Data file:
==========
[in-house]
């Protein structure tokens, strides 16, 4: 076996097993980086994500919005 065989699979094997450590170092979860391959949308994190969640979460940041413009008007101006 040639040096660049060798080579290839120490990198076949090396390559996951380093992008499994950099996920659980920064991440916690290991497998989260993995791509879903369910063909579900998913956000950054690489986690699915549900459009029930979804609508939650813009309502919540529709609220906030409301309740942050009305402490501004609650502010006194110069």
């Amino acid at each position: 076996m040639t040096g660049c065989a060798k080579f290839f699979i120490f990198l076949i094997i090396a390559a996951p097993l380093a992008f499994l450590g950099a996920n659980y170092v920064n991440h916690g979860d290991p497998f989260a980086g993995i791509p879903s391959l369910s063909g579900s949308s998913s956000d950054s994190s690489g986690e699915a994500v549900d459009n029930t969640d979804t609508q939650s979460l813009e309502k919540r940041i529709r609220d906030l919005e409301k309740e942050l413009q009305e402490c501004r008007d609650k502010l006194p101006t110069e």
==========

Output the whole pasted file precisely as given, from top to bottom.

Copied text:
[in-house]
């Protein structure tokens, strides 16, 4: 076996097993980086994500919005 065989699979094997450590170092979860391959949308994190969640979460940041413009008007101006 040639040096660049060798080579290839120490990198076949090396390559996951380093992008499994950099996920659980920064991440916690290991497998989260993995791509879903369910063909579900998913956000950054690489986690699915549900459009029930979804609508939650813009309502919540529709609220906030409301309740942050009305402490501004609650502010006194110069």
């Amino acid at each position: 076996m040639t040096g660049c065989a060798k080579f290839f699979i120490f990198l076949i094997i090396a390559a996951p097993l380093a992008f499994l450590g950099a996920n659980y170092v920064n991440h916690g979860d290991p497998f989260a980086g993995i791509p879903s391959l369910s063909g579900s949308s998913s956000d950054s994190s690489g986690e699915a994500v549900d459009n029930t969640d979804t609508q939650s979460l813009e309502k919540r940041i529709r609220d906030l919005e409301k309740e942050l413009q009305e402490c501004r008007d609650k502010l006194p101006t110069e």